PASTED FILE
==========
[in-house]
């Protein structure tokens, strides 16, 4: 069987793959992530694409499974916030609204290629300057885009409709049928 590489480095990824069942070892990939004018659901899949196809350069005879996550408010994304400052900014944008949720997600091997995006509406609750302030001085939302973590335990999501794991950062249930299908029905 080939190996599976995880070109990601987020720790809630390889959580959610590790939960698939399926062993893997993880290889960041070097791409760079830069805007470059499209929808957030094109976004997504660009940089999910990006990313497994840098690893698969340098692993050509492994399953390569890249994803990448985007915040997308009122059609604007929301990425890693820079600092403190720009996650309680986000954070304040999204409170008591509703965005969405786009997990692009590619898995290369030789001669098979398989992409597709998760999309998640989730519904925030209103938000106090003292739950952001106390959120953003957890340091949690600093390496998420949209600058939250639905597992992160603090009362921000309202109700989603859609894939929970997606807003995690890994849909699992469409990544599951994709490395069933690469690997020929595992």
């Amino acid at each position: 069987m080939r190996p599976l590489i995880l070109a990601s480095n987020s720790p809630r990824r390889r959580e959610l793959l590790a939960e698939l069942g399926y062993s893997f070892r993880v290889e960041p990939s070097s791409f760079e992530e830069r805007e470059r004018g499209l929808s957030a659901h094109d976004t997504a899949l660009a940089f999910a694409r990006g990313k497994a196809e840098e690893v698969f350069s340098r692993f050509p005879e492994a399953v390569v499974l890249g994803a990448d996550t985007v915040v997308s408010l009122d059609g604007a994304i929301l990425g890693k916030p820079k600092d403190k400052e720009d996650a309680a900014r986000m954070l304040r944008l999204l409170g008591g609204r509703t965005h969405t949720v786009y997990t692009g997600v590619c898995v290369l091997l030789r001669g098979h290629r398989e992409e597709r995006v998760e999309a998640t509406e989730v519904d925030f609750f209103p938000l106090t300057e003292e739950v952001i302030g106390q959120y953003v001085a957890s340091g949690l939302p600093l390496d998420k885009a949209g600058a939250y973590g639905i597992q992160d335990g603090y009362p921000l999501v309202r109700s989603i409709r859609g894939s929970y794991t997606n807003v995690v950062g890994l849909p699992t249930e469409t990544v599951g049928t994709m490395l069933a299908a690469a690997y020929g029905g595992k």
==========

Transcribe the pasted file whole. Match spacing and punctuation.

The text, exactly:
[in-house]
């Protein structure tokens, strides 16, 4: 069987793959992530694409499974916030609204290629300057885009409709049928 590489480095990824069942070892990939004018659901899949196809350069005879996550408010994304400052900014944008949720997600091997995006509406609750302030001085939302973590335990999501794991950062249930299908029905 080939190996599976995880070109990601987020720790809630390889959580959610590790939960698939399926062993893997993880290889960041070097791409760079830069805007470059499209929808957030094109976004997504660009940089999910990006990313497994840098690893698969340098692993050509492994399953390569890249994803990448985007915040997308009122059609604007929301990425890693820079600092403190720009996650309680986000954070304040999204409170008591509703965005969405786009997990692009590619898995290369030789001669098979398989992409597709998760999309998640989730519904925030209103938000106090003292739950952001106390959120953003957890340091949690600093390496998420949209600058939250639905597992992160603090009362921000309202109700989603859609894939929970997606807003995690890994849909699992469409990544599951994709490395069933690469690997020929595992």
């Amino acid at each position: 069987m080939r190996p599976l590489i995880l070109a990601s480095n987020s720790p809630r990824r390889r959580e959610l793959l590790a939960e698939l069942g399926y062993s893997f070892r993880v290889e960041p990939s070097s791409f760079e992530e830069r805007e470059r004018g499209l929808s957030a659901h094109d976004t997504a899949l660009a940089f999910a694409r990006g990313k497994a196809e840098e690893v698969f350069s340098r692993f050509p005879e492994a399953v390569v499974l890249g994803a990448d996550t985007v915040v997308s408010l009122d059609g604007a994304i929301l990425g890693k916030p820079k600092d403190k400052e720009d996650a309680a900014r986000m954070l304040r944008l999204l409170g008591g609204r509703t965005h969405t949720v786009y997990t692009g997600v590619c898995v290369l091997l030789r001669g098979h290629r398989e992409e597709r995006v998760e999309a998640t509406e989730v519904d925030f609750f209103p938000l106090t300057e003292e739950v952001i302030g106390q959120y953003v001085a957890s340091g949690l939302p600093l390496d998420k885009a949209g600058a939250y973590g639905i597992q992160d335990g603090y009362p921000l999501v309202r109700s989603i409709r859609g894939s929970y794991t997606n807003v995690v950062g890994l849909p699992t249930e469409t990544v599951g049928t994709m490395l069933a299908a690469a690997y020929g029905g595992k």